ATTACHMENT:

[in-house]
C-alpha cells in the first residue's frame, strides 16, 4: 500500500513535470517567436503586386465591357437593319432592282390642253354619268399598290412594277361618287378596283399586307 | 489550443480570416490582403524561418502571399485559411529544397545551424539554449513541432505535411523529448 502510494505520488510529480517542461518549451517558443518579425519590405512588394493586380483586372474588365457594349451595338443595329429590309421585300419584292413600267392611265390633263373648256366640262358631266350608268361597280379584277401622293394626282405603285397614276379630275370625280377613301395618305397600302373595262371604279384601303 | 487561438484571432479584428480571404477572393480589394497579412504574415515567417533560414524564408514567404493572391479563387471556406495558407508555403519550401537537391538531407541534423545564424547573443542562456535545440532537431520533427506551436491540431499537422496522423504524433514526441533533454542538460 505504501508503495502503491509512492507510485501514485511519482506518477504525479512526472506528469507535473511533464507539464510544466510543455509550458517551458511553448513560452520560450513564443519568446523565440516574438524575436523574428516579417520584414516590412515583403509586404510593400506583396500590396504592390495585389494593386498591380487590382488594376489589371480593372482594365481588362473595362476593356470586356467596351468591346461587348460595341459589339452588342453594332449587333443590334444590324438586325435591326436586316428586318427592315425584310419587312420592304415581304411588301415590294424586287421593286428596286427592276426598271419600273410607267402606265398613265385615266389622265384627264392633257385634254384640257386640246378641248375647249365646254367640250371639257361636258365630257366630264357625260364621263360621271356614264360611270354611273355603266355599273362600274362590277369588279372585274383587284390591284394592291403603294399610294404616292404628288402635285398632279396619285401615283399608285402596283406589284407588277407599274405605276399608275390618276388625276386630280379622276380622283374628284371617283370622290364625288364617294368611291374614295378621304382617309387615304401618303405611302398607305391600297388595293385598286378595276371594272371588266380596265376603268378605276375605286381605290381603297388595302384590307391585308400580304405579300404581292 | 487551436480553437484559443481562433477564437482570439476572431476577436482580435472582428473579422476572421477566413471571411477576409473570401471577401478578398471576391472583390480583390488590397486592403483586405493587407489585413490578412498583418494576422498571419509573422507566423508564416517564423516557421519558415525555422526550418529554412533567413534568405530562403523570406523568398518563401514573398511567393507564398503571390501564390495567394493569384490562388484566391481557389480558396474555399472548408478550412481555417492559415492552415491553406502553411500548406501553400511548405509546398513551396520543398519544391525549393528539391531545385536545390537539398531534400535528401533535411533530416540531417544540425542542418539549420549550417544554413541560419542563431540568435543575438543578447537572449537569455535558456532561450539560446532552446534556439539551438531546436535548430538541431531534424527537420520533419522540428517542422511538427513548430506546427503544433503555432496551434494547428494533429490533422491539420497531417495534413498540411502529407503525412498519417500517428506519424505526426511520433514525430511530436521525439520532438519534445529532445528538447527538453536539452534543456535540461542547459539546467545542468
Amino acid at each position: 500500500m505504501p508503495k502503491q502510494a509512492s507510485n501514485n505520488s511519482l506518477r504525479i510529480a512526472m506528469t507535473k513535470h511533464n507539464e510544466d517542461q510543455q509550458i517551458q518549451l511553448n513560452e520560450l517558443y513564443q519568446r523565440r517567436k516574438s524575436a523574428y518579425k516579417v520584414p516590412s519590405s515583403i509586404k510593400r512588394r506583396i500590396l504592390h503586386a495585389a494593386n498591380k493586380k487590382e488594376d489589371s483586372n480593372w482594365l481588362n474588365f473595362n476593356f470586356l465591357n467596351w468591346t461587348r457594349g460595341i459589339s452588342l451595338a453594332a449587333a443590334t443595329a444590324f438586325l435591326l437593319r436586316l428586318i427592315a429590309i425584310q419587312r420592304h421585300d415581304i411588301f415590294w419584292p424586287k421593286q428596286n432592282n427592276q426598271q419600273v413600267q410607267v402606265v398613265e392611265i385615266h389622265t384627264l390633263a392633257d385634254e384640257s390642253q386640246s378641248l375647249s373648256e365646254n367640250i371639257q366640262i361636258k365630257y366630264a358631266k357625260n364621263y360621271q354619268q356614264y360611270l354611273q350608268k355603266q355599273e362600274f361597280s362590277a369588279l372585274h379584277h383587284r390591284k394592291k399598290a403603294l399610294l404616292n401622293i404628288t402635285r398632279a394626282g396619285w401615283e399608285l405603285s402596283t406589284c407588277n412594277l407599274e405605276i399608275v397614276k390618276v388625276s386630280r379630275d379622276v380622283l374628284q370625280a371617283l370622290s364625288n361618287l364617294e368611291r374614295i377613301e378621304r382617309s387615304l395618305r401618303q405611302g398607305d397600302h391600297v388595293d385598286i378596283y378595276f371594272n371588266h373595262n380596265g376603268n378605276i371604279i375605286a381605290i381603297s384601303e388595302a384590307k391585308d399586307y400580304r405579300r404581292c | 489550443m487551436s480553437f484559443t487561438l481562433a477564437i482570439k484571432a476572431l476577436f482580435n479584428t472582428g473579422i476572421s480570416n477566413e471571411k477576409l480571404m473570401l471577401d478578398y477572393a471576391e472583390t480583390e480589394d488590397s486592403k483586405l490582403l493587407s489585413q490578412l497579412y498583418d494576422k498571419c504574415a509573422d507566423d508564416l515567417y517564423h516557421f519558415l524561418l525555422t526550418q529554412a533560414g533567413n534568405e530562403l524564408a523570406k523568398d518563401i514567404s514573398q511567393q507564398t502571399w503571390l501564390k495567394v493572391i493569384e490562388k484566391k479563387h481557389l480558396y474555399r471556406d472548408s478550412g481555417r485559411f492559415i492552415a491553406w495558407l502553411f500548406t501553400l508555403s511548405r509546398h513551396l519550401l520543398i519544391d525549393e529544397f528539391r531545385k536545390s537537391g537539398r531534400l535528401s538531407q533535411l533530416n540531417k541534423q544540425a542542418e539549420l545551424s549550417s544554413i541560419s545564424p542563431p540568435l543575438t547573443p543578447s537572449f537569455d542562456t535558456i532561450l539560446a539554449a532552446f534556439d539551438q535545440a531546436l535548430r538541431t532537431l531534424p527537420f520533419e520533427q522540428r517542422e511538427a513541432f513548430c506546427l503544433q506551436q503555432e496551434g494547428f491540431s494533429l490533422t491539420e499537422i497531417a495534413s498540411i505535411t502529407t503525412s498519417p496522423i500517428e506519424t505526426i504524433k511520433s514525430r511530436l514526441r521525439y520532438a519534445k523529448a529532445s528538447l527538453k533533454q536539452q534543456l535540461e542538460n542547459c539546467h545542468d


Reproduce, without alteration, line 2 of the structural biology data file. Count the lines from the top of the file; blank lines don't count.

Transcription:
C-alpha cells in the first residue's frame, strides 16, 4: 500500500513535470517567436503586386465591357437593319432592282390642253354619268399598290412594277361618287378596283399586307 | 489550443480570416490582403524561418502571399485559411529544397545551424539554449513541432505535411523529448 502510494505520488510529480517542461518549451517558443518579425519590405512588394493586380483586372474588365457594349451595338443595329429590309421585300419584292413600267392611265390633263373648256366640262358631266350608268361597280379584277401622293394626282405603285397614276379630275370625280377613301395618305397600302373595262371604279384601303 | 487561438484571432479584428480571404477572393480589394497579412504574415515567417533560414524564408514567404493572391479563387471556406495558407508555403519550401537537391538531407541534423545564424547573443542562456535545440532537431520533427506551436491540431499537422496522423504524433514526441533533454542538460 505504501508503495502503491509512492507510485501514485511519482506518477504525479512526472506528469507535473511533464507539464510544466510543455509550458517551458511553448513560452520560450513564443519568446523565440516574438524575436523574428516579417520584414516590412515583403509586404510593400506583396500590396504592390495585389494593386498591380487590382488594376489589371480593372482594365481588362473595362476593356470586356467596351468591346461587348460595341459589339452588342453594332449587333443590334444590324438586325435591326436586316428586318427592315425584310419587312420592304415581304411588301415590294424586287421593286428596286427592276426598271419600273410607267402606265398613265385615266389622265384627264392633257385634254384640257386640246378641248375647249365646254367640250371639257361636258365630257366630264357625260364621263360621271356614264360611270354611273355603266355599273362600274362590277369588279372585274383587284390591284394592291403603294399610294404616292404628288402635285398632279396619285401615283399608285402596283406589284407588277407599274405605276399608275390618276388625276386630280379622276380622283374628284371617283370622290364625288364617294368611291374614295378621304382617309387615304401618303405611302398607305391600297388595293385598286378595276371594272371588266380596265376603268378605276375605286381605290381603297388595302384590307391585308400580304405579300404581292 | 487551436480553437484559443481562433477564437482570439476572431476577436482580435472582428473579422476572421477566413471571411477576409473570401471577401478578398471576391472583390480583390488590397486592403483586405493587407489585413490578412498583418494576422498571419509573422507566423508564416517564423516557421519558415525555422526550418529554412533567413534568405530562403523570406523568398518563401514573398511567393507564398503571390501564390495567394493569384490562388484566391481557389480558396474555399472548408478550412481555417492559415492552415491553406502553411500548406501553400511548405509546398513551396520543398519544391525549393528539391531545385536545390537539398531534400535528401533535411533530416540531417544540425542542418539549420549550417544554413541560419542563431540568435543575438543578447537572449537569455535558456532561450539560446532552446534556439539551438531546436535548430538541431531534424527537420520533419522540428517542422511538427513548430506546427503544433503555432496551434494547428494533429490533422491539420497531417495534413498540411502529407503525412498519417500517428506519424505526426511520433514525430511530436521525439520532438519534445529532445528538447527538453536539452534543456535540461542547459539546467545542468